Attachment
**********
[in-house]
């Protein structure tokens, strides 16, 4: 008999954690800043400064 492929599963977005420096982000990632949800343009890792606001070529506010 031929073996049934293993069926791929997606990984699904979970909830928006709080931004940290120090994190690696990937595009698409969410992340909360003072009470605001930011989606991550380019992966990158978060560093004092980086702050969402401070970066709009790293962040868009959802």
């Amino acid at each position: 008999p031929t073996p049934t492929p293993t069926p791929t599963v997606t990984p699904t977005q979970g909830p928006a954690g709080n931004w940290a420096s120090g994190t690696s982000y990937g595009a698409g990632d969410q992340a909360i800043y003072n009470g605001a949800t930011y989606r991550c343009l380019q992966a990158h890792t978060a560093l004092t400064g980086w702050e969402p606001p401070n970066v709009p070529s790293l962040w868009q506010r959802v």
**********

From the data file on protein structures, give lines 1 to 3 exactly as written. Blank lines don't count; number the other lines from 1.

[in-house]
């Protein structure tokens, strides 16, 4: 008999954690800043400064 492929599963977005420096982000990632949800343009890792606001070529506010 031929073996049934293993069926791929997606990984699904979970909830928006709080931004940290120090994190690696990937595009698409969410992340909360003072009470605001930011989606991550380019992966990158978060560093004092980086702050969402401070970066709009790293962040868009959802």
């Amino acid at each position: 008999p031929t073996p049934t492929p293993t069926p791929t599963v997606t990984p699904t977005q979970g909830p928006a954690g709080n931004w940290a420096s120090g994190t690696s982000y990937g595009a698409g990632d969410q992340a909360i800043y003072n009470g605001a949800t930011y989606r991550c343009l380019q992966a990158h890792t978060a560093l004092t400064g980086w702050e969402p606001p401070n970066v709009p070529s790293l962040w868009q506010r959802v």